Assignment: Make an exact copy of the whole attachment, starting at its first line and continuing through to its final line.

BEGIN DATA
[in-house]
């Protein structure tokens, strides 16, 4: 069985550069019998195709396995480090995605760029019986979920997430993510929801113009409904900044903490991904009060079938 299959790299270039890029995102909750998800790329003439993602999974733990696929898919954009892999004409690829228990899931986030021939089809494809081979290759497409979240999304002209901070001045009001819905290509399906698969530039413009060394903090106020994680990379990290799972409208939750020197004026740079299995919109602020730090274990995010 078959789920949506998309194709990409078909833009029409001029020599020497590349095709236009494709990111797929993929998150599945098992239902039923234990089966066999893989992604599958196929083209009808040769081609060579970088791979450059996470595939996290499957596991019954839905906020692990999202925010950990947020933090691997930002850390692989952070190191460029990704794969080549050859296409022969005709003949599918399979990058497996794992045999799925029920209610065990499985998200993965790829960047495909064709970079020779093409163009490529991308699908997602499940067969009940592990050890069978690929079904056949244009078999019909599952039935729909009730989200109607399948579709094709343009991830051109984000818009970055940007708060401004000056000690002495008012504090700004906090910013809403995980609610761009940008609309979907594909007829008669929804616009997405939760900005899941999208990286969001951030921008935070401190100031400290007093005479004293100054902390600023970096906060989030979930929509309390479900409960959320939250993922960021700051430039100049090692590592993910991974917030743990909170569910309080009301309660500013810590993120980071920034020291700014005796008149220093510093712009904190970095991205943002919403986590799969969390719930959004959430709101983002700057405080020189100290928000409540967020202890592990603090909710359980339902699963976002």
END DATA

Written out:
[in-house]
């Protein structure tokens, strides 16, 4: 069985550069019998195709396995480090995605760029019986979920997430993510929801113009409904900044903490991904009060079938 299959790299270039890029995102909750998800790329003439993602999974733990696929898919954009892999004409690829228990899931986030021939089809494809081979290759497409979240999304002209901070001045009001819905290509399906698969530039413009060394903090106020994680990379990290799972409208939750020197004026740079299995919109602020730090274990995010 078959789920949506998309194709990409078909833009029409001029020599020497590349095709236009494709990111797929993929998150599945098992239902039923234990089966066999893989992604599958196929083209009808040769081609060579970088791979450059996470595939996290499957596991019954839905906020692990999202925010950990947020933090691997930002850390692989952070190191460029990704794969080549050859296409022969005709003949599918399979990058497996794992045999799925029920209610065990499985998200993965790829960047495909064709970079020779093409163009490529991308699908997602499940067969009940592990050890069978690929079904056949244009078999019909599952039935729909009730989200109607399948579709094709343009991830051109984000818009970055940007708060401004000056000690002495008012504090700004906090910013809403995980609610761009940008609309979907594909007829008669929804616009997405939760900005899941999208990286969001951030921008935070401190100031400290007093005479004293100054902390600023970096906060989030979930929509309390479900409960959320939250993922960021700051430039100049090692590592993910991974917030743990909170569910309080009301309660500013810590993120980071920034020291700014005796008149220093510093712009904190970095991205943002919403986590799969969390719930959004959430709101983002700057405080020189100290928000409540967020202890592990603090909710359980339902699963976002």